This one drove me nuts.
I was compiling various versions of PHP4 on Mac OS X and even though the phpinfo() was saying that it was loading the php.ini at /usr/local/php/php.ini it really wasnt (still haven’t figured out what it was loading).
But after trawling about for a while, I found this excellent forum post that told me how to get my compiled PHP to load the right php.ini
compile PHP with these flags
–sysconfdir=/etc –with-config-file-path=/etc –with-config-file-scan-dir=/etc/php.d
substituting the correct folder paths for each of the flags
I was going through my google analytics logs today and I noticed that a lot of folks were coming to my site on Google searches for stuff like ‘print_r + ruby on rails‘.
So I figured I’d write a blog post about it, because I’ve had the same problem.
What you’re looking for is ‘inspect’.
If you have an array, hash or object that you want to take a quick-and-dirty look at just type in
or if you’re in rails just do …
render :text => posts.inspect and return false
and you’ll get an output of the contents of said array, hash or object.
Here is a screen capture of a quick irb session to show you how it works.
I hope this helps.
The more I work with Ruby and Ruby on Rails, the more I begin to understand (though not necessarily agree with) a lot of the vitriol that has been aimed at PHP over the years by developers using other more rigorous languages.
A few weeks back I ran into this little speed bump while working with Ruby on Rails, where I was trying to do a multiple assignment like this
Most seasoned Rubyists will be waving their arms around and yelling “NOOOOOO!!!”
But coming from a PHP background this seemed perfectly okay to me.
I have just blown 4 – 5 hours on this “feature” of PHP and I thought someone else would care to know.
You can’t use numeric keys for sessions in php! Continue reading
“We have to reinvent the wheel every once in a while, not because we need a lot of wheels; but because we need a lot of inventors.”
– Bruce Joyce
I wrote about my experience writing a site crawler in php in an earlier post, and I’m going to use some of the background there to make my point here. So it might help to go read it if you haven’t already.
[Google’s crawler [Googlebot] isn’t that sophisticated/writing a crawler in php]
From my casual observation of the way Googlebot crawls some of the sites I work on, I have reached the conclusion that it works in much the same way that a crawler I wrote a year ago worked.
Google bot goes page to page, gathering links from your page and tacking them onto the current url that it is at, right then. So why do query strings give it such a problem? Continue reading
I spent a lot of time early last year, trying to write a crawler in php (I know, I know).
It was supposed to sit on the server and when so that when you went to the url, it’d generate a google sitemap for your entire site.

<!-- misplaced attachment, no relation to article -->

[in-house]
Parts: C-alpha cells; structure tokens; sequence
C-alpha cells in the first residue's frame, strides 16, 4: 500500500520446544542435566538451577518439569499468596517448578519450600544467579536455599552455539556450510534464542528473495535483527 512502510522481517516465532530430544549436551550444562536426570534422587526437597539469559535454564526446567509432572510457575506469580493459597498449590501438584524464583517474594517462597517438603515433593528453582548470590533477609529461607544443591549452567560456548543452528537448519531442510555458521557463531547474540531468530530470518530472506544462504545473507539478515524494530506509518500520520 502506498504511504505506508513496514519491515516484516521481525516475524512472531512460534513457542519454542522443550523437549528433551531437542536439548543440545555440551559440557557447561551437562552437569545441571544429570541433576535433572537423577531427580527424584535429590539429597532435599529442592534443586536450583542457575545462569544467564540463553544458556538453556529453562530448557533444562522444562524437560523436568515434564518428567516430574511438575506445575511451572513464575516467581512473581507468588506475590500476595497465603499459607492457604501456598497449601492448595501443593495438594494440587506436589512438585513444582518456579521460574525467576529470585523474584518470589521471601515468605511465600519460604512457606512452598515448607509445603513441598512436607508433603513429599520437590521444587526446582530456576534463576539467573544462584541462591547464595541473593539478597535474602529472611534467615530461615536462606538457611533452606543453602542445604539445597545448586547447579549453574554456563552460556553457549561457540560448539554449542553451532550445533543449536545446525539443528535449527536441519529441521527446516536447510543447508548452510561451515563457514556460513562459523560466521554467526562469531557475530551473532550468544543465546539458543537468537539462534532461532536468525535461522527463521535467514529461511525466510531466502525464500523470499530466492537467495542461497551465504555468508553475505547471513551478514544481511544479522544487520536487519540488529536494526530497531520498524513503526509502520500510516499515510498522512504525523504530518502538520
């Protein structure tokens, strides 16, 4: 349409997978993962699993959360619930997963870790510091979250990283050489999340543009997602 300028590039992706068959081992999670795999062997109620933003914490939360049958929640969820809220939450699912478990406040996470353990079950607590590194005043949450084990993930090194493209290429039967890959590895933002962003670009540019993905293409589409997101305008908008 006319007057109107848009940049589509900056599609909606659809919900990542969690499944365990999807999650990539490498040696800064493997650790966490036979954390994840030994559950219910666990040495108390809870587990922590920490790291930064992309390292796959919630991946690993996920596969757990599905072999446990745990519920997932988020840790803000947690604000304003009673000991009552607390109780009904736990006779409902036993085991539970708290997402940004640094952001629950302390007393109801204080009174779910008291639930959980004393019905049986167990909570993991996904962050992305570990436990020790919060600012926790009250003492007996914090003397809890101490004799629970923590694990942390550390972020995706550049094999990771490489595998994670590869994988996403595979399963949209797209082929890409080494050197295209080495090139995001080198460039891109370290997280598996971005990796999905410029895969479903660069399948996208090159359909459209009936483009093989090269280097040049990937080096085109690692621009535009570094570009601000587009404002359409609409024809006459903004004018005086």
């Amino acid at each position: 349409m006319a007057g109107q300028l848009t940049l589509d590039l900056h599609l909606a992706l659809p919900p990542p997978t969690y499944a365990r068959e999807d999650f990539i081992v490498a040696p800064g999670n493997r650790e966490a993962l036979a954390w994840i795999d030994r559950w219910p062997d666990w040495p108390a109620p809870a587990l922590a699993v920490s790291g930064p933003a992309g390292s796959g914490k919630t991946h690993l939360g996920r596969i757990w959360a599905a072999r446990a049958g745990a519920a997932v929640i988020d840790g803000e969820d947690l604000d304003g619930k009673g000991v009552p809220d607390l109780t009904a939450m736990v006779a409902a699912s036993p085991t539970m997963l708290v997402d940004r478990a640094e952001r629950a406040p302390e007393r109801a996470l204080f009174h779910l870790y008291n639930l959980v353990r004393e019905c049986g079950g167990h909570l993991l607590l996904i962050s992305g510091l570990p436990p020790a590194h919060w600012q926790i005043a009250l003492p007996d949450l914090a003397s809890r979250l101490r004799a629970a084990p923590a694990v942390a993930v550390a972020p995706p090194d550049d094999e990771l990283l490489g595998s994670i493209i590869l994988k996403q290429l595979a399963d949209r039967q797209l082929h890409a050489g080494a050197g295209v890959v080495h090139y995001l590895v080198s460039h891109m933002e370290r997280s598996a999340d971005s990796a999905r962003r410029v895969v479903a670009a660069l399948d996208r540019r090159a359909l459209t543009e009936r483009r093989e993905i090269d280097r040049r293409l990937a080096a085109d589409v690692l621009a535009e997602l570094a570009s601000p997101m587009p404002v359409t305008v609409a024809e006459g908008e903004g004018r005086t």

What I found out was that writing a good crawler is very hard work. Not because of the recursion involved, but because of the infinite ways link tags appear.
Now Google has validated my experience (more on this in a second).
I was trying to take advantage of PHP5’s new auto_prepend_file directive today, by using the php_value directive to set it in a .htaccess file. But as soon as I did that, my cheerfully running application puked and died, with the familiar message.
“Internal Server Error
The server encountered an internal error or misconfiguration and was unable to complete your request”
I had seen this behavior before, when I was writing an app for a client a few months ago, but I hadn’t had time to investigate it. Today I decided to go a-googling and I promptly found my answer …
Those are Apache directives, but in CGI mode Apache calls the php binary, which turn reads php.ini. Since the binary doesn’t read httpd.conf it has no effect on PHP. As PHP isn’t loaded into Apache, Apache doesn’t know what to do with the directives and borks.
I finally made the jump from mysql 4 the other day, to take advantage of mysql’s new “INSERT … ON DUPLICATE UPDATE” command (which I think is spectacular by the way).
I didn’t want to actually upgrade from mysql4 to mysql5, just run the two mysqls side by side … so I looked around for a bit and figured out that all you need to do is get both servers running on different ports. The trick is to remember to reference localhost:port (eg: “localhost:3307”) instead of just “localhost” whenever you connect to it, in php, for example. Below are screenshots of the things you need to watch out for when doing this on a windows machine. Continue reading
Ian Bickings’s “What PHP Deployment gets right”
This is a wonderfully written article on how PHP works, and the funny thing is that Ian seems to be more of a Python guy than anything. Needless to say, I learned a few things from reading this … Continue reading
For all you php debuggers out there losing time looking up xdebug settings in xdebug’s difficult-to-look-up documentation …
now you have this …
A well documented and well commented xdebug.ini by Gaetano Giunta.
So … I’m running Windows XP on a 17″ Macbook Pro with Bootcamp …
Every now and then, when I put the laptop on Standby and try to resume work from where I left off, the USB devices stop responding all together.
This is a big problem for me, since
- I put my laptop in and out of standby several times a day
- work off an external 250GB Hard drive.
- am pretty hopeless without a wireless mouse
I poked around online, but didn’t really find anything on Google or at the Apple bootcamp forum.
So I decided to try fixing it on my own. Continue reading